rpeng at stat.ucla.edu
    http://www.stat.ucla.edu/~rpeng
    On Mon, 11 Mar 2002, David Brahm wrote:

    Dirk Eddelbuettel <edd@debian.org> writes:
    Another somewhat important distinction is that David (or I) are not supposed
    to use fracdiff or tseries at work -- fracdiff and some parts of tseries are
    not free for commerical use.
    Hmm, an interesting twist. The DESCRIPTION file for "tseries" says:

    But there is no README file or /src directiory in the binary distribution, so
    it's hard to figure out what parts I can't use (or should pay for if I do).
    --
    -- David Brahm (brahm at alum.mit.edu)
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  • David Brahm at Mar 11, 2002 at 8:13 pm

    Regarding package "tseries", I somewhat inaccurately wrote:
    But there is no README file or /src directiory in the binary distribution...
    What I meant was that after I downloaded "tseries_0.8-4.tar.gz" from CRAN, and
    ran R CMD INSTALL on it, then the resulting package "tseries" under
    <prefix>/lib/R/library had no README or /src. I believe people refer to this
    as the "binary package" (though it is in fact mostly ascii).

    But, if I explicitly gunzip and untar the file "tseries_0.8-4.tar.gz" (creating
    the "source package"), then I see the README file and the /src directory.
    Furthermore, the README very helpfully says:
    License: GPL, except ./src/muin2ser.f and ./misc which are free for
    non-commercial purposes. Only the function amif depends
    on the non GPLed code.
    So I will just avoid using "amif" (the "auto mutual information function").
    --
    -- David Brahm (brahm at alum.mit.edu)
    -.-.-.-.-.-.-.-.-.-.-.-.-.-.-.-.-.-.-.-.-.-.-.-.-.-.-.-.-.-.-.-.-.-.-.-.-.-.-.-
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  • Paul Gilbert at Mar 11, 2002 at 10:37 pm

    David Brahm wrote:

    Could some kind soul explain the relationship among packages "ts", "tseries",
    "dse", "dse2", and "fracdiff"? Are they 'competing' products or does one
    depend on another?
    "dse2" uses "dse1" (they are in a bundled together) but mostly does not require
    "ts", "tseries", or "fracdiff", although there are a few things where functions
    from "ts" are used (eg. acf) and there is certainly the possibility users would
    want to use all these libraries together, as I think they are mostly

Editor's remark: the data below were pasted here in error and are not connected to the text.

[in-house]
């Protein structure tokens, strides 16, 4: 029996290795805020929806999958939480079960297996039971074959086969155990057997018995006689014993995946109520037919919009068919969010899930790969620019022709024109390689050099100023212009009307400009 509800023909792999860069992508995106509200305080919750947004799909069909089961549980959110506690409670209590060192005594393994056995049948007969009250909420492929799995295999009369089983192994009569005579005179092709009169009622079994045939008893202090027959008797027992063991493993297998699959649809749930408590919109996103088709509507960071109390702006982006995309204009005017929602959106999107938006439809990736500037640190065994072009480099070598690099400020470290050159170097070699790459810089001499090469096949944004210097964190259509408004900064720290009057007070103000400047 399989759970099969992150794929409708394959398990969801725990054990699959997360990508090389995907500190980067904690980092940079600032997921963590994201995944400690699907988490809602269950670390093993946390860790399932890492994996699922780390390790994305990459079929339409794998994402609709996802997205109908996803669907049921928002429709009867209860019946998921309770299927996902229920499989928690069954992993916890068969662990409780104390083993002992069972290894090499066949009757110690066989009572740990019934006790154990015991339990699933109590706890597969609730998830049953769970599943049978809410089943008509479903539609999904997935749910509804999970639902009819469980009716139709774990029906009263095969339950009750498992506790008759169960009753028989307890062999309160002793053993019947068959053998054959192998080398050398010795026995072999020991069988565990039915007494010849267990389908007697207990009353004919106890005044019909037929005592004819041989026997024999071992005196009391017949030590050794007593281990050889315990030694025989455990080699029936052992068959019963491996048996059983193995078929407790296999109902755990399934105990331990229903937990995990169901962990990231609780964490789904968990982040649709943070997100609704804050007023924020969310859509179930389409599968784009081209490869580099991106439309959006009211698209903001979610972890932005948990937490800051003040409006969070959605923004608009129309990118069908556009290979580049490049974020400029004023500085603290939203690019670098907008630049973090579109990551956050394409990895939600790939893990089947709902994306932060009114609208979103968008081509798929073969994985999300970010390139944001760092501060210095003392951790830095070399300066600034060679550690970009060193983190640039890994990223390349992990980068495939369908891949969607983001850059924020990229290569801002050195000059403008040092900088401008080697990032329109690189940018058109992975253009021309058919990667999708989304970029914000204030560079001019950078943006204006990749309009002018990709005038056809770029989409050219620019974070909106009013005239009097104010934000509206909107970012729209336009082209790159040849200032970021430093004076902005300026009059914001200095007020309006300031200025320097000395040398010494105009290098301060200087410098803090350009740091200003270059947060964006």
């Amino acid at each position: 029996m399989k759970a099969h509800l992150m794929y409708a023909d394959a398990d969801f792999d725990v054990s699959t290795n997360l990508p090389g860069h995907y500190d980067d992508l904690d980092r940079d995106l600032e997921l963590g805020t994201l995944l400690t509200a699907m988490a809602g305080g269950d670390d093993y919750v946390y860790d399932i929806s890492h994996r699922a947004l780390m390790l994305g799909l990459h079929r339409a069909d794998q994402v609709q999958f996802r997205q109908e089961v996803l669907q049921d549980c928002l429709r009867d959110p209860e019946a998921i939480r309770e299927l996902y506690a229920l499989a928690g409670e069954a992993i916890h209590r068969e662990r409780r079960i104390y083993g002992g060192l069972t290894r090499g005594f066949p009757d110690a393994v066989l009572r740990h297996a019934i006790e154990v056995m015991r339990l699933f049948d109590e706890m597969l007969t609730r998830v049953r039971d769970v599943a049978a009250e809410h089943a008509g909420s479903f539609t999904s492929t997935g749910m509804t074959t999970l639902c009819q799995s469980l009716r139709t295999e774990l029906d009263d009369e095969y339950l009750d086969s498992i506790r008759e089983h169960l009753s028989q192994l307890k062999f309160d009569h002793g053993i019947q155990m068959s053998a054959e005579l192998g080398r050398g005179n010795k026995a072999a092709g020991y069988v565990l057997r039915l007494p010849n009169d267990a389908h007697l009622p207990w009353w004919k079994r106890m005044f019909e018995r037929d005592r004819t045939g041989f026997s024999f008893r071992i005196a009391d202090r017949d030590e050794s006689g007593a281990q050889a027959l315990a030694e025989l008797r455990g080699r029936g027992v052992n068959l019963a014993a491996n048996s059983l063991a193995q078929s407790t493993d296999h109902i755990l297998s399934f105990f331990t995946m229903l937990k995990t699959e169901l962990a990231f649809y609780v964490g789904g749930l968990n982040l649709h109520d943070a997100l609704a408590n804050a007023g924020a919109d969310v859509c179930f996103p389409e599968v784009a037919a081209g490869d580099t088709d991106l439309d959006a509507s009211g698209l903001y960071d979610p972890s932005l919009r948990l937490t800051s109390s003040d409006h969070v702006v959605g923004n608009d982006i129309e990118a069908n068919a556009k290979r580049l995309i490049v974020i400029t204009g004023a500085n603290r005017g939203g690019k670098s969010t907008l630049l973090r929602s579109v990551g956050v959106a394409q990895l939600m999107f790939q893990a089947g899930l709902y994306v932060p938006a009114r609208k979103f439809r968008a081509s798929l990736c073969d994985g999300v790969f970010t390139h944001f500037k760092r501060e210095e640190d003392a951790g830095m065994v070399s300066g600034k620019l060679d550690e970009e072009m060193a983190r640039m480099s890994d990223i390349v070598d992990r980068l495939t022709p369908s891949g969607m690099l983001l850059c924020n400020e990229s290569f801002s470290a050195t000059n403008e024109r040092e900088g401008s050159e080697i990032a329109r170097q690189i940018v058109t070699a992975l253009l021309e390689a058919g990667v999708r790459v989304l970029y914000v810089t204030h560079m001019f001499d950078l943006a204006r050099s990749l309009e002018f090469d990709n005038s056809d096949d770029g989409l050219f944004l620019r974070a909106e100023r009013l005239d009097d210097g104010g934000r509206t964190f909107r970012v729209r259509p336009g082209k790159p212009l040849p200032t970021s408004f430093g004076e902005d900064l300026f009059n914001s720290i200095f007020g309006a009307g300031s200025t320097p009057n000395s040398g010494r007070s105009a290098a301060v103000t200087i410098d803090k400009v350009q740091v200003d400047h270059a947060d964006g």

complementary.
    Where would be the best place for a novice to begin?
    As usual, it depends what you want to do. If you are interested in multivariate
    time series then dse is probably the place to start, and if not, then probably
    not. Dse "out-of-the-bundle" does time-invariant, constant coefficient,
    multivariate state-space and ARMA (VAR, VARX, ARIMA, ARIMAX), but not ARCH or
    GARCH. There are tools for building other kinds of multivariate time series
    models and tools for evaluating estimation techniques, but you would need to do
    some programming. If you start with dse then start by reading the User's Guide
    included in the bundle.

    If you are interested in financial time series then dse "out-of-the-bundle" is
    not great because you will probably want ARCH, GARCH, or some extension, so you
    may be better off with other packages. However, I believe, if you are interested
    in multivariate financial time series then you are going to need to do some
    programming. In that case you may find dse a useful starting point.

    Paul Gilbert
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  • Adrian Trapletti at Mar 12, 2002 at 9:36 am

    Date: Mon, 11 Mar 2002 15:13:32 -0500
    From: David Brahm <brahm@alum.mit.edu>
    Subject: Re: [R] ARMA and ARIMA modeling

    Regarding package "tseries", I somewhat inaccurately wrote:
    But there is no README file or /src directiory in the binary distribution...
    What I meant was that after I downloaded "tseries_0.8-4.tar.gz" from CRAN, and
    ran R CMD INSTALL on it, then the resulting package "tseries" under
    <prefix>/lib/R/library had no README or /src. I believe people refer to this
    as the "binary package" (though it is in fact mostly ascii).

    But, if I explicitly gunzip and untar the file "tseries_0.8-4.tar.gz" (creating
    the "source package"), then I see the README file and the /src directory.
    Furthermore, the README very helpfully says:
    License: GPL, except ./src/muin2ser.f and ./misc which are free for
    non-commercial purposes. Only the function amif depends
    on the non GPLed code.
    So I will just avoid using "amif" (the "auto mutual information function").
    - --
    -- David Brahm (brahm at alum.mit.edu)
    Right. If you want to completely eliminate the non-GPL code, remove (from the source package) the directory misc
    and the file src/muin2ser.f. The only function that will be affected is amif(). The copyright of the non-GPL code
    can be found in misc/README.

    This mixture of GPL and non-GPL code in the same package is maybe not the cleanest solution and it?s on my todo
    list to replace the non-GPL code.

    best
    Adrian